At right is a shot of Beth and Mika. I've never seen a service dog at work, and it is pretty amazing what she can do from opening doors, calling elevators, picking up items Beth needs. She is very well behaved and obviously they have worked together for a long time. It was hard to say goodbye, but eventually it was time. Phillip took our photo together, and like my selfie "rule of thumb" - it will come out fine as long as you have someone gorgeous next to you!








On the return trip to "Ketelsen East" I had intended to stop in Cedar Rapids, Iowa to see some of the crew from my old RAGBRAI bike team. That Friday they were going to load the bus for the trip to western Iowa to ride back across the state over the next week. Unfortunately, there was bad weather on the way, so didn't stay till evening to visit, but did pause nearby to see my nephew Jeff, wife Sandy and their beautiful daughters. Claire, shown at left, had just lost a front tooth and is showing the note from the tooth fairy. Because of her bravery in pulling it out, the tooth fairy left her money with glitter on it! Her younger sister Natalie was off to the sitter most of the day, but I got to see her just before leaving for the storm, as shown at right. Again - selfie, someone gorgeous - successful shot!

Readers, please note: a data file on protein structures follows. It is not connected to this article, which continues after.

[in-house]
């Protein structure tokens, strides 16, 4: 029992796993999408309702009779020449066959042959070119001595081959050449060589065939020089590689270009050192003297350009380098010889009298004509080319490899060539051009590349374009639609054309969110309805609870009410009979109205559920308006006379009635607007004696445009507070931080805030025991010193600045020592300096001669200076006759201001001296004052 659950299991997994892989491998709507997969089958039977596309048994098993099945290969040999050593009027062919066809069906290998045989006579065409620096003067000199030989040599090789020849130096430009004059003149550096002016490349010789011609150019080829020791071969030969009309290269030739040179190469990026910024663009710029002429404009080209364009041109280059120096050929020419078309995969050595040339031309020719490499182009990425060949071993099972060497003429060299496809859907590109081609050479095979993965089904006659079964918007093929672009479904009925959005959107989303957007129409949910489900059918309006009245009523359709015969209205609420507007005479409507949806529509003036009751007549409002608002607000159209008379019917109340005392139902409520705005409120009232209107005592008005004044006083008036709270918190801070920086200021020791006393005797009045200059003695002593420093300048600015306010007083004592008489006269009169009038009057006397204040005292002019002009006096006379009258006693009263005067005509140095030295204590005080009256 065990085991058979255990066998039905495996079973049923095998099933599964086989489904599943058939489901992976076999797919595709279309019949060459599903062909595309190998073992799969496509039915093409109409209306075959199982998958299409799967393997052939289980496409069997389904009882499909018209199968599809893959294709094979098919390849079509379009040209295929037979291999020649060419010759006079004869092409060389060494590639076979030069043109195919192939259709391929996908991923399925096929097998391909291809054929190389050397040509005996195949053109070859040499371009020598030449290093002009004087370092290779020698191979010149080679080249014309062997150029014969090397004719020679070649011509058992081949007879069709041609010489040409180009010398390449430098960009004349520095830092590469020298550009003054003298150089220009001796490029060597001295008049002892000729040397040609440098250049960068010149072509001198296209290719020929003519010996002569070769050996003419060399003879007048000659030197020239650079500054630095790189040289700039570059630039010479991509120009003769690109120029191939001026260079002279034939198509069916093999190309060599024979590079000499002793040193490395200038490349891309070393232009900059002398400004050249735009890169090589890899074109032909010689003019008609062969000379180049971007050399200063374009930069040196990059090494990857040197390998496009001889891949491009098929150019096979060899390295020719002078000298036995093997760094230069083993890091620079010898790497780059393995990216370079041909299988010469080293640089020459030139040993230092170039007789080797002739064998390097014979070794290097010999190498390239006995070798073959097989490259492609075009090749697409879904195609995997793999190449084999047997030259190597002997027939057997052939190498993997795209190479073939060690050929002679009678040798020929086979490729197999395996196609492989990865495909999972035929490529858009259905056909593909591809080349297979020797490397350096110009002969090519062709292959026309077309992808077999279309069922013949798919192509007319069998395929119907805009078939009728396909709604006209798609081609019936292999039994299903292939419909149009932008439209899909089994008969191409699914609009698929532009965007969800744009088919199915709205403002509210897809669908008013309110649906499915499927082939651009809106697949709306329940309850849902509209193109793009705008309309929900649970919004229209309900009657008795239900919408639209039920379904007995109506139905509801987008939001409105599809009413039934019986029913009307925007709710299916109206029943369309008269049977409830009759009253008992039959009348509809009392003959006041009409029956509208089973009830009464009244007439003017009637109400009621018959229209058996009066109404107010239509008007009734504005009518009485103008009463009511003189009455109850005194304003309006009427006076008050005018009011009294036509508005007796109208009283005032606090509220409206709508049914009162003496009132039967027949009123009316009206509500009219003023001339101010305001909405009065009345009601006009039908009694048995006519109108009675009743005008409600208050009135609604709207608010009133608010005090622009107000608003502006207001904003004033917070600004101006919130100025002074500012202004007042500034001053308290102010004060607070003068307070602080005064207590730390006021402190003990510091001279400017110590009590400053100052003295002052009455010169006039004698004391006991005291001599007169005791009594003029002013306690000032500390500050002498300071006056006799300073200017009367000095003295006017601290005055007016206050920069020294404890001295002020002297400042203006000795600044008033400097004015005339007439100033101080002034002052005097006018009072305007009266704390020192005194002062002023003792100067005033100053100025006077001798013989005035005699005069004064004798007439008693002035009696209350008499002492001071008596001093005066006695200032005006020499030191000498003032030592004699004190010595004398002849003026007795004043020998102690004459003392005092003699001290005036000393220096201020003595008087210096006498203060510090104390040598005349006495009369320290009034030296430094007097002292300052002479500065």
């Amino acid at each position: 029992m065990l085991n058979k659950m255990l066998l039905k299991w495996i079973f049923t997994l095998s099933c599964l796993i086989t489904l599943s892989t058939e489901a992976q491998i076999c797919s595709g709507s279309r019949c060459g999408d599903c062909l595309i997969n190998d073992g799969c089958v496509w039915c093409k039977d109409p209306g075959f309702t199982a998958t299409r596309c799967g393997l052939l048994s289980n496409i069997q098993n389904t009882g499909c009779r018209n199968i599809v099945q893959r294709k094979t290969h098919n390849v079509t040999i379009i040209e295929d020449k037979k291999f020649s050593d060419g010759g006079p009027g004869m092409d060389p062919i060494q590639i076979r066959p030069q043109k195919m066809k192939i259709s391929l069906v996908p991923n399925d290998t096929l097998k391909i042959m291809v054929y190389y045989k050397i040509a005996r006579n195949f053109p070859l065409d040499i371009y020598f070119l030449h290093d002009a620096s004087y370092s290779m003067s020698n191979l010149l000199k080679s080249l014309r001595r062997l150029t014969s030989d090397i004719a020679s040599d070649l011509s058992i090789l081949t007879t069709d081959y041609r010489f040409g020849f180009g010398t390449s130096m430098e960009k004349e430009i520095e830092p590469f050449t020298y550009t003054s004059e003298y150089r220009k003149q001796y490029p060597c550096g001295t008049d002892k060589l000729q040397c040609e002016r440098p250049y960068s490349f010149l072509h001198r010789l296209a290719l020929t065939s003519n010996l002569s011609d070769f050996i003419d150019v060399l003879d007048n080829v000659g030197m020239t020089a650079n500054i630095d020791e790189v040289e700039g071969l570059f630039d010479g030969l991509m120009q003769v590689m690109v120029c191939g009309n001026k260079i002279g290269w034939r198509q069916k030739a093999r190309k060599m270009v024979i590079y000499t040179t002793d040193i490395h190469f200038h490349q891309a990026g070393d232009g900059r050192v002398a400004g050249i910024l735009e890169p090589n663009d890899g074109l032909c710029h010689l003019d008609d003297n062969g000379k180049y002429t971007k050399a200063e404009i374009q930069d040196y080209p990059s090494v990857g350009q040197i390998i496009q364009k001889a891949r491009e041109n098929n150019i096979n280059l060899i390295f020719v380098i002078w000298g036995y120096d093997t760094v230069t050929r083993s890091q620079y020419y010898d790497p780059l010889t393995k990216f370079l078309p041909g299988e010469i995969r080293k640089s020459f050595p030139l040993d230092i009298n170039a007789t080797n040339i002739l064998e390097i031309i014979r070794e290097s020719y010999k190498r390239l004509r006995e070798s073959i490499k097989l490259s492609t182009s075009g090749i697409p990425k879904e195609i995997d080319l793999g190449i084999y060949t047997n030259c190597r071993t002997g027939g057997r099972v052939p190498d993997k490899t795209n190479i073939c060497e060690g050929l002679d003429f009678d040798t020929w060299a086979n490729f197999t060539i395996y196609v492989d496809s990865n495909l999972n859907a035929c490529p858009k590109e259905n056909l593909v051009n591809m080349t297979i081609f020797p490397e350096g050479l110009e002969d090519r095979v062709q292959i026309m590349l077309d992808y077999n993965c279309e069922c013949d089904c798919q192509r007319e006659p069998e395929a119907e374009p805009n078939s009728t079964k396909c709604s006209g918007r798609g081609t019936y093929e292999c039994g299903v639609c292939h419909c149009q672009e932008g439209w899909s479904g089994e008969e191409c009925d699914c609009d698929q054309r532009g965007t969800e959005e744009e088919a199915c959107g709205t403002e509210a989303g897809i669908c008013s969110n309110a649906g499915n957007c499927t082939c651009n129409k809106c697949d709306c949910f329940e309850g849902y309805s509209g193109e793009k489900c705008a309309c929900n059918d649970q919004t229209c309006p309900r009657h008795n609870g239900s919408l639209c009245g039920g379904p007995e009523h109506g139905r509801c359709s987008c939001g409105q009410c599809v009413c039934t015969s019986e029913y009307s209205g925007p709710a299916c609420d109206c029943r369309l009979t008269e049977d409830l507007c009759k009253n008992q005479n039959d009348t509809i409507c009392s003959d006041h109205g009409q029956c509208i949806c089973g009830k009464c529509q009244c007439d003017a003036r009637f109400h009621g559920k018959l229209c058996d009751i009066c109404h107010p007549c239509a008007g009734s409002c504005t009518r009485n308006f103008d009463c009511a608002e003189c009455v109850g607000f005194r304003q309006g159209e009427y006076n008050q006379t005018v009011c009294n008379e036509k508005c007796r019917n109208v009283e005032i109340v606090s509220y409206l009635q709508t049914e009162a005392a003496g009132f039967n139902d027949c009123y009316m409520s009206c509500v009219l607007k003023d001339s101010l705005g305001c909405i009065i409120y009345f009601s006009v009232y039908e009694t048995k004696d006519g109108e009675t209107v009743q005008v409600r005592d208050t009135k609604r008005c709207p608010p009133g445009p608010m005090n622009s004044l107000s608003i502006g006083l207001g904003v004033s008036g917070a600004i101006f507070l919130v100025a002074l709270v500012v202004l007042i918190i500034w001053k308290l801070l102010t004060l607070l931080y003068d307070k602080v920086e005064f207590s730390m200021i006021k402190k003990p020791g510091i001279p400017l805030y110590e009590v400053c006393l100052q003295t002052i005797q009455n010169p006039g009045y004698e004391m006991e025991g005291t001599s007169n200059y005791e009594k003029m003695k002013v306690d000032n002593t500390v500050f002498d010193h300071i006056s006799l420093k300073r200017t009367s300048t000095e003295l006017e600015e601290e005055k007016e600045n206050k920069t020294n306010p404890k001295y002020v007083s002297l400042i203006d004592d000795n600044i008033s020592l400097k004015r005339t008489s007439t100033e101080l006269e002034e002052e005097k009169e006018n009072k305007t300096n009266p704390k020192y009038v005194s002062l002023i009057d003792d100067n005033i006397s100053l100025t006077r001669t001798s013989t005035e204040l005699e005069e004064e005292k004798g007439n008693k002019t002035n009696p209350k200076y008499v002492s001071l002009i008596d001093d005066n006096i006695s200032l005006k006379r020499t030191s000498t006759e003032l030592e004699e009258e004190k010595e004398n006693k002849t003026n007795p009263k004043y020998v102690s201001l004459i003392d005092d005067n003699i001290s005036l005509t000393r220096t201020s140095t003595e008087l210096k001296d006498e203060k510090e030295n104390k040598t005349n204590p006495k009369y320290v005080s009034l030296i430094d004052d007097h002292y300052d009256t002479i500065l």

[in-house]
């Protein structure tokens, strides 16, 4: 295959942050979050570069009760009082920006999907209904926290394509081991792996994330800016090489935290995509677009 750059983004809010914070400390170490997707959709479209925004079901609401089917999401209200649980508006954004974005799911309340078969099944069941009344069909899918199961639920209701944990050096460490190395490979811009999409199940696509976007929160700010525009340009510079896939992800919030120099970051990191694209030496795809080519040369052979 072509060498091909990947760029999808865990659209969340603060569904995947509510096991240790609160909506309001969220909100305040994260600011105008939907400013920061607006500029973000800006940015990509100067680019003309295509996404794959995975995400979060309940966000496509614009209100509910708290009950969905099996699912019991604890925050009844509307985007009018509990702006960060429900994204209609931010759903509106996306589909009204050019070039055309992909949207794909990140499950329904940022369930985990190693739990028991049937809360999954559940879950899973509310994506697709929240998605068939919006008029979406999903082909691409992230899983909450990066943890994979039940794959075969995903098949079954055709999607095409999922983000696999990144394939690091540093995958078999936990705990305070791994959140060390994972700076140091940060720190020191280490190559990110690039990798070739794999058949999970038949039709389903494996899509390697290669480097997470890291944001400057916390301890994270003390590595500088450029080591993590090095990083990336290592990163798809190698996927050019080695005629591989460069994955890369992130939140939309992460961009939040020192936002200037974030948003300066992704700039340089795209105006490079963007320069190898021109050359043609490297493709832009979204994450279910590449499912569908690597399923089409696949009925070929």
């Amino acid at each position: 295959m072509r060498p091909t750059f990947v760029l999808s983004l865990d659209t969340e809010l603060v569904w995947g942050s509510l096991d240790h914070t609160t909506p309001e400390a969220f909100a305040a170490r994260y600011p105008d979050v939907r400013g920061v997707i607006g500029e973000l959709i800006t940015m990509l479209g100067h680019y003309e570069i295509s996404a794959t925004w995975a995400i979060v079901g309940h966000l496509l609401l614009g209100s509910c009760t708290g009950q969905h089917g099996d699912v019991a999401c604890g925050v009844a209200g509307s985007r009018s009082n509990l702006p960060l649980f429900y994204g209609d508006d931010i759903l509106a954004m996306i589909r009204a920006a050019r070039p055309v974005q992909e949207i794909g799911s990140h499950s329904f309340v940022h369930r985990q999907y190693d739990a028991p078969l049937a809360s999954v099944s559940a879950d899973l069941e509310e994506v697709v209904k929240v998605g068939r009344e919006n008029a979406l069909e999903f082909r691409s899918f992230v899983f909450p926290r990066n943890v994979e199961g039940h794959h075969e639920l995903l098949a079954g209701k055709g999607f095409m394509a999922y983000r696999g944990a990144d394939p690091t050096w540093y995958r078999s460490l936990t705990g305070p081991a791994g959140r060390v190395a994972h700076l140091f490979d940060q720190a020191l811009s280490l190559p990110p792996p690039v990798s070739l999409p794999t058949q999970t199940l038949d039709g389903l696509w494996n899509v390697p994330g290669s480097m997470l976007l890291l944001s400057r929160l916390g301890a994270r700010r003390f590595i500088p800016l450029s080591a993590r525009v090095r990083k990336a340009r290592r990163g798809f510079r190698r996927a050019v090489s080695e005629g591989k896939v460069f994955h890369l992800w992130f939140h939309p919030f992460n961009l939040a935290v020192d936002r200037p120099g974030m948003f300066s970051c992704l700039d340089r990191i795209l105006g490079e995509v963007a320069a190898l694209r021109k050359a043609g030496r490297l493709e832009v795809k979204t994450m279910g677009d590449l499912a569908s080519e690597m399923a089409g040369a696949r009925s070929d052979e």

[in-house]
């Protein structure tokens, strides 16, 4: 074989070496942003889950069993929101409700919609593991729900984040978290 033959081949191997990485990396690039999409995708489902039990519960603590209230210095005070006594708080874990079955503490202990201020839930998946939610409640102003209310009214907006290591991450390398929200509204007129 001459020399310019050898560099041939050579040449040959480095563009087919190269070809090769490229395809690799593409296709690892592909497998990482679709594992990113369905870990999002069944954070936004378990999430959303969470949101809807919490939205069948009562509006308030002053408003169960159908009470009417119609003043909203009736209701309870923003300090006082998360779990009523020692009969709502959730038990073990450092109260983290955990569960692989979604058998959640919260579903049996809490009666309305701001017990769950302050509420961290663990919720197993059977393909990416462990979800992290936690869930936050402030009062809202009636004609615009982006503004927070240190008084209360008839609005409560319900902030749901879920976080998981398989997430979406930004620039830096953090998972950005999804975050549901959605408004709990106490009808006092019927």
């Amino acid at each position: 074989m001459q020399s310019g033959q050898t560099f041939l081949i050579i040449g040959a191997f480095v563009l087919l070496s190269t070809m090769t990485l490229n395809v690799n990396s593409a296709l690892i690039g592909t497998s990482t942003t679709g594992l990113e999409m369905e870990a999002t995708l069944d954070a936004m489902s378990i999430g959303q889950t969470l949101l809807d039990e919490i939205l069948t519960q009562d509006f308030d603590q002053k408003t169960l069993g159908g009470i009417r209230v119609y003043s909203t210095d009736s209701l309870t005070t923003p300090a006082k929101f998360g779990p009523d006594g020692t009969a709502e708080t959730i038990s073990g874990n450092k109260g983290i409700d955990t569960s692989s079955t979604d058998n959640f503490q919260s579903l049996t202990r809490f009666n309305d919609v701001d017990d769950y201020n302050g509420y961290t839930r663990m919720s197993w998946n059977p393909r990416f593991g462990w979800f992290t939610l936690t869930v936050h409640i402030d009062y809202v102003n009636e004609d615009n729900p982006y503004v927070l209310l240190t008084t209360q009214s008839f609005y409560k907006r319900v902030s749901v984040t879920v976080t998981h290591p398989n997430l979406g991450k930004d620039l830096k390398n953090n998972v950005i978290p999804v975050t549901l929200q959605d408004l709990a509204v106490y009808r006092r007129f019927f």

I stayed just ahead of the storm for the 3 hour trip back towards Chicago. Away from home for a few days, but with lots of memories of friends and family...

Wednesday, July 26, 2017

The Family Unit!

One of the things I look for in filling up my time at "Ketelsen East" is to watch for sandhill cranes. Particularly since we fell in love with watching them overwinter down at the Whitewater Draw wetlands in southeastern AZ, we kept an eye out on the nesting pair we discovered about a mile from our house here in Illinois! The highlight last year was when I drove through the neighborhood where they hang out and I was able to shoot them through the open window of my car with a telephoto lens - getting the ultra-closeup at left!

So it was with some concern that a search of the usual haunts in the area where I would routinely see these cranes during my month here in April turned up nothing! Finally I asked some birders that I ran into on a walk and they indicated there was a nesting pair at another nearby body of water, so I held on to some hope they were still here.